Light Sleepers May Be Heavier
Sleep is as important to your health as diet and physical activity. Those who sleep poorly - meaning they don’t get enough sleep or do not get good quality sleep - may be more at risk for serious health issues like cardiovascular disease and cancer. Other chronic health problems like kidney disease, diabetes, stroke, and depression have also been linked to sleep deprivation.
Poor sleep may also contribute to increased risk for obesity in several ways. When a person is sleep deprived, their body is not operating as it should. Sleep deprivation can affect the very biology of your cells and the systems in your brain that regulate appetite and energy levels.
For example, when we are sleep deprived, our body perceives this as a stress and as a need for extra energy (calories) to battle this stress. Our hunger hormones naturally rise in response to this perceived need.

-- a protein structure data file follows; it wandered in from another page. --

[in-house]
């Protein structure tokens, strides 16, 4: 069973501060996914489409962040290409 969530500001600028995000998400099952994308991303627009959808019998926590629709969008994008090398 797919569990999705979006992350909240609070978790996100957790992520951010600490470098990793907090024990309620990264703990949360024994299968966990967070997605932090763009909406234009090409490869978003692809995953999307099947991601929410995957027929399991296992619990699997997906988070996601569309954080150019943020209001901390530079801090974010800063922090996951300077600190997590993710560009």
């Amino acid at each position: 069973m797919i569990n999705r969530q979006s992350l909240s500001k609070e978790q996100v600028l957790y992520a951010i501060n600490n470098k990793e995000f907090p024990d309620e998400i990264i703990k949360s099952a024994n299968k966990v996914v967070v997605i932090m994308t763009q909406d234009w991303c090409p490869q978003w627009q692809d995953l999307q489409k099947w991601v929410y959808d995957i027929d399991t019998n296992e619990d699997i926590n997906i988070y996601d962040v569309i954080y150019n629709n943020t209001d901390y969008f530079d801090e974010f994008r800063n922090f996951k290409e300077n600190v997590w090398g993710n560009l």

As another example, when you’re sleep deprived, your cells cannot process the sugar you eat as well, so that sugar stays in your blood, raising blood sugar. Your body churns out insulin to get the sugar down, which in turns makes you tired and hungry again. So you end up wanting to eat more!
Most adults require about 7-8 hours of quality sleep every night. If you have trouble sleeping, the American Sleep Association has some suggestions that might help you:
- Maintain a regular sleep routine – go to bed and get up at the same time every day.
- Avoid naps if possible.
- Keep bedroom dark and cool.
- Don’t stay in bed awake for more than 5-10 minutes.
- Don’t watch TV or read in bed.
- If pets awaken you, keep them out of the bedroom.
- Exercise regularly; preferable early in the day.
- Avoid caffeine late in the day.
- Avoid other substances that might interfere with sleep – cigarettes, alcohol.
- Invest in a comfortable mattress and pillow.
- If you’re a clock watcher, hide the clock.
Managing your calories is the most important thing you can do to control your weight, but sleep deprivation affects your brain’s ability to make good choices. If you’re tired and hungry, you’re more apt to grab whatever is easiest and handiest. Get your rest, and you may be less likely to reach for unhealthy treats.